Planning a Budget Can Help Erase Your Debt


It is all too easy in the rush of everyday life to increase debt without even realizing it is happening. The antidote to this problem is budgeting and maintaining control of your spending. The good news is that there are easy-to-use tools and techniques that will help you master your money and stay in charge of your plan, while still enjoying life. What follow is a list of ideas, not a hard and fast “you must do this” set of directives, but rather, ideas you can adapt to suit your lifestyle.

Step 1: Figure out where you are now

Remember the map kiosk at the mall that shows a big red X so you can tell where you are? It’s impossible to know if you are heading in the right direction financially until you first determine where you are. Sit down with a notebook or legal pad and list your income and your regular monthly expenses. Don’t forget to include extras such as clothing, gifts, eating out, medical co-pays, and other expenses that might not occur regularly, but are necessities you will need to pay for, sooner or later.

An easy way to do this if you use a debit card or a major credit card for most expenses is to print the last two or three months of expenses from the bank website and review them. You can set up a spreadsheet with categories and enter the expenses, or your bank or credit card company may categorize them for you. You may also want to consider purchasing a money management software program like Quicken, or use’s free household budget tool. It doesn’t matter what you use as long as you get a handle on the two major questions: 1) What is the monthly household income? 2) What is the monthly household outgo?

Step 2: Figure out where you want to go

Now that you know your income and outgo, you can take steps to improve your status. If your outflow is greater than or very close to your income – take a tough look at where the money is going and decide how you can improve the picture. Your goal is progress, not perfection. Can you cut back on eating out, gift buying, and clothing for a while? You don’t have to do this forever, but if you are in a budget crunch, you can do it for a while until things ease up. If you just want to save more, set some goals and have money taken from your check and placed in the bank or in retirement savings before you can spend it.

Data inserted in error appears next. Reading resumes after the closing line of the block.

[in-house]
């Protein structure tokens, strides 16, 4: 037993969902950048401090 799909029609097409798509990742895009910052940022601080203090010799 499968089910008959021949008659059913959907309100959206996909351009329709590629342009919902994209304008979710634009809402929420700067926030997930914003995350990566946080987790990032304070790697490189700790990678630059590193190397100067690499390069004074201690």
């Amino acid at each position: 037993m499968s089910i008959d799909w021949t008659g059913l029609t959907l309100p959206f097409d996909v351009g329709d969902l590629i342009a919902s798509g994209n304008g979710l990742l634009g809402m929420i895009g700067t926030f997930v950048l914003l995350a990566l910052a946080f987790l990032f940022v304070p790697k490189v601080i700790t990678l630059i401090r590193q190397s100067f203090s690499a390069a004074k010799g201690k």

If you are facing a crisis such as job loss, pull the family together and talk about the situation. When everyone works together, the old saying comes true: joys are multiplied and sorrows are divided. You can also brainstorm solutions. Can family members work part time work to fill in the gap? Can major expenses be put on hold? Can everyone work together to hold a garage sale, or can items be sold on eBay? Can homemade gifts be given? They might be more appreciated than store bought items, anyway.

If you are in a financial crisis, contact your creditors and explain the situation. Let them know that you have every intention of meeting your obligations, but you may need to temporarily reduce payments. With the economy and the job market in turmoil, you are not alone in having these issues. You may find your creditors to be more understanding than you anticipated. If they won’t cooperate, at least you will know that you made every effort to work things out. You can also seek help from a reputable organization such as Consumer Credit Counseling, or from a knowledgeable attorney or financial counselor.

Wherever possible, try to turn budgeting into play. Your attitude can make a difference to you and those around you. Clipping coupons can teach young children a lot about reading, comparing prices, and saving money. Holding a garage sale, or going to garage sales or thrift stores on a fine spring day, can be a form of inexpensive entertainment. A family board game night, RedBox or Netflix rentals, and homemade popcorn may create better memories than going out to an expensive first-run movie.

Step 3: Stay on track for the long term

Once you’ve gotten a handle on your finances, review your situation each month to make sure things are under control. It’s also a good idea to do a review of your net worth at least twice a year. Your net worth is a comparison of your assets to your debts, and a good worksheet can be found on the CNN money site at . As you pay down debt, increase savings, and stay on track with your spending, your net worth will gradually increase.

Remember that life is a marathon. You may have short time periods where a sprint is necessary, but if you keep your eyes focused on the long term goal – increasing your net worth – you will see steady progress.

This post was written by

jason – who has written posts on Budget Clowns.
Father of three and married to a lovely women. Always looking for ways to save money, and invest it properly for my children's future.

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